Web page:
Icnocihuatl (Verg9r)

Icnocihuatl (Verg9r)
Compound Glyph

Glyph or Iconographic Image Description: 

This black-line drawing of the compound glyph for the personal name or status of Icnocihuatl (“Widow,” attested here as a woman’s name) shows the head of a woman (cihuatl) in profile, looking toward the viewer's right. She has tears on her cheeks (drawn more in a European style than the tears found in early manuscripts). These tears are a semantic indicator that the woman is a widow (icnocihuatl) and therefore sad or humble (icno-, a built-in adjective here). The remaining four elements of this compound probably attempt to provide phonetic values for some of the syllables. From right to left, these are: lips (tentli), teeth (tlantli), a maize cob (cintli) or centli), and finally an arrow (mitl). Of these, the "ci" of cintli could provide the phonetic start to cihuatl. The roles of the other elements remain to be deciphered.

Description, Credit: 

Stephanie Wood

Added Analysis: 

Perhaps this compound glyph is actually providing a name for this widow--not just covering her marital status--that does not appear in the gloss.

Added Analysis, Credit: 

Stephanie Wood

Gloss Image: 
Gloss Diplomatic Transcription: 

franca ycnoçihuatl

Gloss Normalization: 

Francisca Icnocihuatl

Gloss Analysis, Credit: 

Stephanie Wood

Source Manuscript: 
Date of Manuscript: 


Creator's Location (and place coverage):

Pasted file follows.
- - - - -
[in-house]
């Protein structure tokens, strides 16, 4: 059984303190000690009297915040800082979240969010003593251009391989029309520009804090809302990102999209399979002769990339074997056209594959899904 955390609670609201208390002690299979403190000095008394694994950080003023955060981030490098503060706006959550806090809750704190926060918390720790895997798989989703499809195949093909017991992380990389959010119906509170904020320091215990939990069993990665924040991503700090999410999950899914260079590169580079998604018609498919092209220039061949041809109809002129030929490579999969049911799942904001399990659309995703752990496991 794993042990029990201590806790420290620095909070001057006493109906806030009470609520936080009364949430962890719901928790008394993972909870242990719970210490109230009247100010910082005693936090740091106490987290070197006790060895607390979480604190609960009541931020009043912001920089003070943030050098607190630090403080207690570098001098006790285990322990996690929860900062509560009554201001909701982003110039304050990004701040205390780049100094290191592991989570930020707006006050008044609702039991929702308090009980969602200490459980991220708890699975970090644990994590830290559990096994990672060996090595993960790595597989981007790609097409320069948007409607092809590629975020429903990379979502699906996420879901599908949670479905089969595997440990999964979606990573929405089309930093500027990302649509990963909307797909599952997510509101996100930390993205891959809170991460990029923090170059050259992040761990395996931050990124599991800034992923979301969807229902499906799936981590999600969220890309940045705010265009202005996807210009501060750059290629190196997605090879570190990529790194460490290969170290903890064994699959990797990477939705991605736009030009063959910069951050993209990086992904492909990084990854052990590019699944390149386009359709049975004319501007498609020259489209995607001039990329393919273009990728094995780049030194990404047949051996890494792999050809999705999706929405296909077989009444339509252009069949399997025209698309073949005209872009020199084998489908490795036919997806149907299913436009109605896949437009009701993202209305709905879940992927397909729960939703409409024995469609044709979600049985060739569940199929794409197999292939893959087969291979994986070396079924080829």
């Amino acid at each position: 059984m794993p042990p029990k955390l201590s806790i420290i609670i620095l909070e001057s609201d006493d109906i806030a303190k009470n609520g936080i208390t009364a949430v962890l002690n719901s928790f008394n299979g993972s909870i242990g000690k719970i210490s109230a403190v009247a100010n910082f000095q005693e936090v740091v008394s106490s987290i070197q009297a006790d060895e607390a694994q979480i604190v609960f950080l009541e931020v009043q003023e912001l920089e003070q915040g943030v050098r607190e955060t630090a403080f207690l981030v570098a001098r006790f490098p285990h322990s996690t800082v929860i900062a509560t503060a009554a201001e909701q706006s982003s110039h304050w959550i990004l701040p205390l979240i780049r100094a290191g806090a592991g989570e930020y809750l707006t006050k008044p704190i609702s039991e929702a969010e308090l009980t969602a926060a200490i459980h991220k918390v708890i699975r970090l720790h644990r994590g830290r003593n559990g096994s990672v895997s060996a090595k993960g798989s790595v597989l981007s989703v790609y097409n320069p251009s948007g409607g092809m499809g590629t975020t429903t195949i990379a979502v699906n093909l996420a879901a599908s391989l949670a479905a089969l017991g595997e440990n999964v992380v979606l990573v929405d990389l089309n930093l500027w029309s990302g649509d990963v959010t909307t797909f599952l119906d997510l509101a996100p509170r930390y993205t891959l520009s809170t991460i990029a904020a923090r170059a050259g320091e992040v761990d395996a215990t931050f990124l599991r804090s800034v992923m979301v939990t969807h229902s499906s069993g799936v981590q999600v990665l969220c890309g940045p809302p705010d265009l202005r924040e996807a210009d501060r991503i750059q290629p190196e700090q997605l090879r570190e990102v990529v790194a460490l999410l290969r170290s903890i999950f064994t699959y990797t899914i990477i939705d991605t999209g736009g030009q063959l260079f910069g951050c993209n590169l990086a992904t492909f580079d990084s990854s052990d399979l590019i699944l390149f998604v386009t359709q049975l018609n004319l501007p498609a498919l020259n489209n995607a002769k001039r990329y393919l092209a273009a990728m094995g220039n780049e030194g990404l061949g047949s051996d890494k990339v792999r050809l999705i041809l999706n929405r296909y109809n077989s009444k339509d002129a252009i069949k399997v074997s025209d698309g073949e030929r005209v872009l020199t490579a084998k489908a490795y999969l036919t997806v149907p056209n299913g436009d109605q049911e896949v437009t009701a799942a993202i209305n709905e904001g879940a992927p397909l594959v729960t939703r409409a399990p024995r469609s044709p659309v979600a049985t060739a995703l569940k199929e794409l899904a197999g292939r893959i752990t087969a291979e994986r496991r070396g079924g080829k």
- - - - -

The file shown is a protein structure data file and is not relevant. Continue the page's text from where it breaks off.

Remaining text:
Tepetlaoztoc, near Tetzcoco

Semantic Categories: 
Cultural Content, Credit: 

Jeff Haskett-Wood

Shapes and Perspectives: 
Parts (compounds or simplex + notation): 
Reading Order (Compounds or Simplex + Notation): 
Other Cultural Influences: 

viudas, widows, sad, triste, humble, humilde, flechas, dientes, labios, mazorcas, mujeres

Glyph or Iconographic Image: 
Relevant Nahuatl Dictionary Word(s): 
Glyph/Icon Name, Spanish Translation: 


Spanish Translation, Credit: 

Stephanie Wood

Image Source: 
Image Source, Rights: 

The non-commercial reuse of images from the Bibliothèque nationale de France is free as long as the user is in compliance with the legislation in force and provides the citation: “Source gallica.bnf.fr / Bibliothèque nationale de France” or “Source gallica.bnf.fr / BnF.” We would also appreciate a citation to the Visual Lexicon of Aztec Hieroglyphs, https://aztecglyphs.wired-humanities.org/.

Historical Contextualizing Image: